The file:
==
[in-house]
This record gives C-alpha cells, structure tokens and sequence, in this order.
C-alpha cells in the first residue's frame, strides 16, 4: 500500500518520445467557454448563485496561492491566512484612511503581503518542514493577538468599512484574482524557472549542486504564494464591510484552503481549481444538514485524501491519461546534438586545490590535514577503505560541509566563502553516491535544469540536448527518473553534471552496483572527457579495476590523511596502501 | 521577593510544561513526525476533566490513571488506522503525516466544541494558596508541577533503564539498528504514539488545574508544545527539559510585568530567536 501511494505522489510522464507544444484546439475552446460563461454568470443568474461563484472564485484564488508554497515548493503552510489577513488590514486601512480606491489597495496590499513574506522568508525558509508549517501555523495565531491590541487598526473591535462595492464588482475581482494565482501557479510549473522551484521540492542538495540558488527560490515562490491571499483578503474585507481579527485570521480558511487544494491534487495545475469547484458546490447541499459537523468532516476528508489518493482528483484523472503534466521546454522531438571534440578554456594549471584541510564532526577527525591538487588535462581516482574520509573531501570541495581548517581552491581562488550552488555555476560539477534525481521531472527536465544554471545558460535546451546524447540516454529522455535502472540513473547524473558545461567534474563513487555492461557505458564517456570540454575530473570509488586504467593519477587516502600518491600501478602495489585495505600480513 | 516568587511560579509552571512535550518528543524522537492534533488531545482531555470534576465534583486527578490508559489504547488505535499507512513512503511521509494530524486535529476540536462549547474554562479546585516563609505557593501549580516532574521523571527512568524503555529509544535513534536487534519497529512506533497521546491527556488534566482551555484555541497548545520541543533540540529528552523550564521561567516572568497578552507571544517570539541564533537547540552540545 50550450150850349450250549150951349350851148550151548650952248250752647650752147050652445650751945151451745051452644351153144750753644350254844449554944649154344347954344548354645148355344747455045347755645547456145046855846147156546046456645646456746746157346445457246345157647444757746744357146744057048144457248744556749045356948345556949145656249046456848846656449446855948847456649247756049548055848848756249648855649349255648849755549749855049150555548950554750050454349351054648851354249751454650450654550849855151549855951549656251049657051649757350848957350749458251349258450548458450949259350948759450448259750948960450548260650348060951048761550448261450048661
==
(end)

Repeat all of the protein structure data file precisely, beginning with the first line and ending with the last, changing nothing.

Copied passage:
[in-house]
This record gives C-alpha cells, structure tokens and sequence, in this order.
C-alpha cells in the first residue's frame, strides 16, 4: 500500500518520445467557454448563485496561492491566512484612511503581503518542514493577538468599512484574482524557472549542486504564494464591510484552503481549481444538514485524501491519461546534438586545490590535514577503505560541509566563502553516491535544469540536448527518473553534471552496483572527457579495476590523511596502501 | 521577593510544561513526525476533566490513571488506522503525516466544541494558596508541577533503564539498528504514539488545574508544545527539559510585568530567536 501511494505522489510522464507544444484546439475552446460563461454568470443568474461563484472564485484564488508554497515548493503552510489577513488590514486601512480606491489597495496590499513574506522568508525558509508549517501555523495565531491590541487598526473591535462595492464588482475581482494565482501557479510549473522551484521540492542538495540558488527560490515562490491571499483578503474585507481579527485570521480558511487544494491534487495545475469547484458546490447541499459537523468532516476528508489518493482528483484523472503534466521546454522531438571534440578554456594549471584541510564532526577527525591538487588535462581516482574520509573531501570541495581548517581552491581562488550552488555555476560539477534525481521531472527536465544554471545558460535546451546524447540516454529522455535502472540513473547524473558545461567534474563513487555492461557505458564517456570540454575530473570509488586504467593519477587516502600518491600501478602495489585495505600480513 | 516568587511560579509552571512535550518528543524522537492534533488531545482531555470534576465534583486527578490508559489504547488505535499507512513512503511521509494530524486535529476540536462549547474554562479546585516563609505557593501549580516532574521523571527512568524503555529509544535513534536487534519497529512506533497521546491527556488534566482551555484555541497548545520541543533540540529528552523550564521561567516572568497578552507571544517570539541564533537547540552540545 50550450150850349450250549150951349350851148550151548650952248250752647650752147050652445650751945151451745051452644351153144750753644350254844449554944649154344347954344548354645148355344747455045347755645547456145046855846147156546046456645646456746746157346445457246345157647444757746744357146744057048144457248744556749045356948345556949145656249046456848846656449446855948847456649247756049548055848848756249648855649349255648849755549749855049150555548950554750050454349351054648851354249751454650450654550849855151549855951549656251049657051649757350848957350749458251349258450548458450949259350948759450448259750948960450548260650348060951048761550448261450048661